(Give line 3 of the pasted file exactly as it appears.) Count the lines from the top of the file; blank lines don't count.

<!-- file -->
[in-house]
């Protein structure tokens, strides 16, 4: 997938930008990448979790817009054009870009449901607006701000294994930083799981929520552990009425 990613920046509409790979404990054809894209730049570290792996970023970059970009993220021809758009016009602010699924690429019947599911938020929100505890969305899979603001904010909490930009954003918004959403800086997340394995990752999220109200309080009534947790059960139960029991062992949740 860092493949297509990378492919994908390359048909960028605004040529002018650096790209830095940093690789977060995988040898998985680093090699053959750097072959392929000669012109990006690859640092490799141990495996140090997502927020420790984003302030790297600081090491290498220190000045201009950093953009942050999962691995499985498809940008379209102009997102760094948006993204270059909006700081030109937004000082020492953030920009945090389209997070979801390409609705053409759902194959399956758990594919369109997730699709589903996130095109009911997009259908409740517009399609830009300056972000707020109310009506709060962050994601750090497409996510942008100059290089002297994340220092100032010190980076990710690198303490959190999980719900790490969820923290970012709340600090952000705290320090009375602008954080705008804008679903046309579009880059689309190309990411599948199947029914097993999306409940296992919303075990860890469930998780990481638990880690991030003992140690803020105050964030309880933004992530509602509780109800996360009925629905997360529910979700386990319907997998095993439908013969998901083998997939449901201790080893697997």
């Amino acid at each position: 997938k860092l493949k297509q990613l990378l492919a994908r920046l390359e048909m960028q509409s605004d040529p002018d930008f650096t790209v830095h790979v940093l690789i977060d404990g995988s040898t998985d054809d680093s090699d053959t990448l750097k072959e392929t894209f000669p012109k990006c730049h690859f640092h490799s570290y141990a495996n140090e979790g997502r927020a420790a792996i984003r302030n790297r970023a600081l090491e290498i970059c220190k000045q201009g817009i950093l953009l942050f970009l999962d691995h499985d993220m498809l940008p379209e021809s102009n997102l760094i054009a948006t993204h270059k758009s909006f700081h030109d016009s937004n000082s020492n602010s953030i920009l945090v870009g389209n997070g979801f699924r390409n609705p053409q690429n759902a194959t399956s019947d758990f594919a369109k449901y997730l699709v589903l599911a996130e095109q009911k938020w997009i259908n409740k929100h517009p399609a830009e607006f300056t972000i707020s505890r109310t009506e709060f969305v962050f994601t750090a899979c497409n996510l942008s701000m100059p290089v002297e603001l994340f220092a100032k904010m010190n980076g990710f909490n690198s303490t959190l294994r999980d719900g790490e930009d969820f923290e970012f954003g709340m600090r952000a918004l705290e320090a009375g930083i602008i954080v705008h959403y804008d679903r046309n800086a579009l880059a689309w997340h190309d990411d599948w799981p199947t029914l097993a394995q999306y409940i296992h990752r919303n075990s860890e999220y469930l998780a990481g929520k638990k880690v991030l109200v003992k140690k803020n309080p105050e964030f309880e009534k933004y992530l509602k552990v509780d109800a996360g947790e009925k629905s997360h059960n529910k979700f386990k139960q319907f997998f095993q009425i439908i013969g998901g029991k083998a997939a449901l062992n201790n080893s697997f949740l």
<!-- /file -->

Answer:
């Amino acid at each position: 997938k860092l493949k297509q990613l990378l492919a994908r920046l390359e048909m960028q509409s605004d040529p002018d930008f650096t790209v830095h790979v940093l690789i977060d404990g995988s040898t998985d054809d680093s090699d053959t990448l750097k072959e392929t894209f000669p012109k990006c730049h690859f640092h490799s570290y141990a495996n140090e979790g997502r927020a420790a792996i984003r302030n790297r970023a600081l090491e290498i970059c220190k000045q201009g817009i950093l953009l942050f970009l999962d691995h499985d993220m498809l940008p379209e021809s102009n997102l760094i054009a948006t993204h270059k758009s909006f700081h030109d016009s937004n000082s020492n602010s953030i920009l945090v870009g389209n997070g979801f699924r390409n609705p053409q690429n759902a194959t399956s019947d758990f594919a369109k449901y997730l699709v589903l599911a996130e095109q009911k938020w997009i259908n409740k929100h517009p399609a830009e607006f300056t972000i707020s505890r109310t009506e709060f969305v962050f994601t750090a899979c497409n996510l942008s701000m100059p290089v002297e603001l994340f220092a100032k904010m010190n980076g990710f909490n690198s303490t959190l294994r999980d719900g790490e930009d969820f923290e970012f954003g709340m600090r952000a918004l705290e320090a009375g930083i602008i954080v705008h959403y804008d679903r046309n800086a579009l880059a689309w997340h190309d990411d599948w799981p199947t029914l097993a394995q999306y409940i296992h990752r919303n075990s860890e999220y469930l998780a990481g929520k638990k880690v991030l109200v003992k140690k803020n309080p105050e964030f309880e009534k933004y992530l509602k552990v509780d109800a996360g947790e009925k629905s997360h059960n529910k979700f386990k139960q319907f997998f095993q009425i439908i013969g998901g029991k083998a997939a449901l062992n201790n080893s697997f949740l």